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Aaron Bobrow-StrainWhite Bread: A Social History of the Store-Bought Loaf

Beacon Press, 2012

by Eric Lemay on June 14, 2013

Aaron Bobrow-Strain

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When we think of the stuff that dreams are made on, we might think of the spirits that Shakespeare’s Prospero conjures up in “The Tempest”; we might think of stars, rainbows, maybe even wishing wells, but what probably doesn’t leap to mind is a loaf of Wonder Bread. And yet, ever since the invention of the mass-manufactured loaf of white bread in the 1920s, that spongy tasteless loaf has been a way in which Americans have defined themselves and one another.

In his new book, White Bread: A Social History of the Store-Bought Loaf (Beacon Press, 2012), Aaron Bobrow-Strain shows us how that familiar slice of white bread is much more than a food. It’s a symbol, one that in its nearly hundred-year-old existence has come to represent “the apex of modern progress and the specter of physical decay, the promise of a better future to come and America’s fall from small-town agrarian virtue.”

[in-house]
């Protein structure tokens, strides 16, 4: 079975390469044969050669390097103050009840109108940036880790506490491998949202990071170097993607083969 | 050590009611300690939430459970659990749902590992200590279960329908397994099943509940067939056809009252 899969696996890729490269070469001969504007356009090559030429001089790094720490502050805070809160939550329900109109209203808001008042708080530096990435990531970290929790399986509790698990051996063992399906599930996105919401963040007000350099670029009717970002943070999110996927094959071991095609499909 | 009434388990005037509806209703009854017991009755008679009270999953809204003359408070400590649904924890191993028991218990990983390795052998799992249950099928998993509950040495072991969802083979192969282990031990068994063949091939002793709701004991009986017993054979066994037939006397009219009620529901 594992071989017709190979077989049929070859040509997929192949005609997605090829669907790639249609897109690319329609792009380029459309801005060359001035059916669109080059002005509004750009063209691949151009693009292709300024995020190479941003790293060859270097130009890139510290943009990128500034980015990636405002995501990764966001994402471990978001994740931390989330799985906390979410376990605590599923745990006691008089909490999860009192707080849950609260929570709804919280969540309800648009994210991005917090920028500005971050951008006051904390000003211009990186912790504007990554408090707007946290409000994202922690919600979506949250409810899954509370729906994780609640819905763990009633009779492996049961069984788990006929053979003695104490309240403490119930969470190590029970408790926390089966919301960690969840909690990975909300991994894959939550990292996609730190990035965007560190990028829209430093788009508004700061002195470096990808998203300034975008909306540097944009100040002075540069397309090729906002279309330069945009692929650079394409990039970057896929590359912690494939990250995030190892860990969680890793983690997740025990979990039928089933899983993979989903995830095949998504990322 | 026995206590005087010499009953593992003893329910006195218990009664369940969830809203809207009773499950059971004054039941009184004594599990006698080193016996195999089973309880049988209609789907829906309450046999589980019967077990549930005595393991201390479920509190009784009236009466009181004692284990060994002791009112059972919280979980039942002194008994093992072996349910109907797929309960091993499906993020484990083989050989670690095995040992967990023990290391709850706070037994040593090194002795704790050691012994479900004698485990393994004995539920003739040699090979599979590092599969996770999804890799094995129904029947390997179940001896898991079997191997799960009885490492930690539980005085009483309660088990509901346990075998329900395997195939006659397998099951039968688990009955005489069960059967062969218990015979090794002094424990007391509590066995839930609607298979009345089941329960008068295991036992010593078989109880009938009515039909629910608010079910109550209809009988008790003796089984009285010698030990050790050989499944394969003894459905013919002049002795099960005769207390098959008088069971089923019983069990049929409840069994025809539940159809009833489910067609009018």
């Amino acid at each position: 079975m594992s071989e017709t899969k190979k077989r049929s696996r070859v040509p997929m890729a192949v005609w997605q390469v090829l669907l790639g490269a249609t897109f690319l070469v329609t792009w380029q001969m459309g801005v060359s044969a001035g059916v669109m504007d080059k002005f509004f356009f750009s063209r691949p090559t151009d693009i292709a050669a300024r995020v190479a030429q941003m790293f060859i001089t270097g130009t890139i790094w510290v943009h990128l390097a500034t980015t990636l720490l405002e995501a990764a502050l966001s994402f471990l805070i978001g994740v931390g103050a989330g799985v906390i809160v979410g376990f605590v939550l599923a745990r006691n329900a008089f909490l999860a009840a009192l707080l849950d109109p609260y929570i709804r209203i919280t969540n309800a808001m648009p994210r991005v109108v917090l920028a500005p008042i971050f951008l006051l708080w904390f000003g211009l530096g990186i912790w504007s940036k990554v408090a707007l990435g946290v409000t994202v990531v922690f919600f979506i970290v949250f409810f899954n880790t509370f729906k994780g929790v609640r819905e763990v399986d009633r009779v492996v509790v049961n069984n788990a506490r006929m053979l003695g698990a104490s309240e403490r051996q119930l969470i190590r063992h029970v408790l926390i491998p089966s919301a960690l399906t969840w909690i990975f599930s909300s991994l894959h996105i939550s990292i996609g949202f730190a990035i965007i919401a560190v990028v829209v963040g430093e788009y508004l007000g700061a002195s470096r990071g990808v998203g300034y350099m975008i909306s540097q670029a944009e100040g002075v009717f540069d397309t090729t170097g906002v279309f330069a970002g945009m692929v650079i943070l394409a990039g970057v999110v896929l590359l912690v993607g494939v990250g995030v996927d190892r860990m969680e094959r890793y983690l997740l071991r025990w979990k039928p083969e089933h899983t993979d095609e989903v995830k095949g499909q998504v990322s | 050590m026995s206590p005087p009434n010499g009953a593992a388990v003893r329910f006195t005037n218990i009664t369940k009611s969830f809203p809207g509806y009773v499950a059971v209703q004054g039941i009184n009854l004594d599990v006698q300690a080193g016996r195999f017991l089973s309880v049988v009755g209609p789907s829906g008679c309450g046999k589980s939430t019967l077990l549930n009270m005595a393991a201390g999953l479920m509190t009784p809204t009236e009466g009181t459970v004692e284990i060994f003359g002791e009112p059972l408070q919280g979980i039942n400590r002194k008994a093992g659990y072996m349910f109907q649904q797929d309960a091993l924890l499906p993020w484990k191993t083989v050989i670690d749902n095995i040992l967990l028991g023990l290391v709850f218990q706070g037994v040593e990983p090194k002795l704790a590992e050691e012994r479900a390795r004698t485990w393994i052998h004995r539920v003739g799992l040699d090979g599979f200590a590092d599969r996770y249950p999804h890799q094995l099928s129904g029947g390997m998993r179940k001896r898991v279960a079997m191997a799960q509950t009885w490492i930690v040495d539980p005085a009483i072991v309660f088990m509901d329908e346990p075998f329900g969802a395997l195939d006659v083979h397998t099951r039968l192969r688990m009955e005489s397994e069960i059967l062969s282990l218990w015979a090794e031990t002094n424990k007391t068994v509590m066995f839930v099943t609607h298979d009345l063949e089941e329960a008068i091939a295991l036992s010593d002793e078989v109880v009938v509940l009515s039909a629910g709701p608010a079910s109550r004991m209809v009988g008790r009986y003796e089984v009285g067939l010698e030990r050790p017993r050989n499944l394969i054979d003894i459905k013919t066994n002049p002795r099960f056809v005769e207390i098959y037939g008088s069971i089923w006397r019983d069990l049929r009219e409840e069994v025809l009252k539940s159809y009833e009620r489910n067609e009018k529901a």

The history Bobrow-Strain tells us ranges from the immigrant bakeries of turn-of-the-century America to the Cold War to the rise of yuppie and “locavore” eating habits. It’s a history, as he writes, “of the countless social reformers, food experts, industry executives, government officials, diet gurus, and ordinary eaters who have thought that getting Americans to eat the right bread (or avoid the wrong bread) could save the world—or at least restore the country’s moral, physical, and social fabric.

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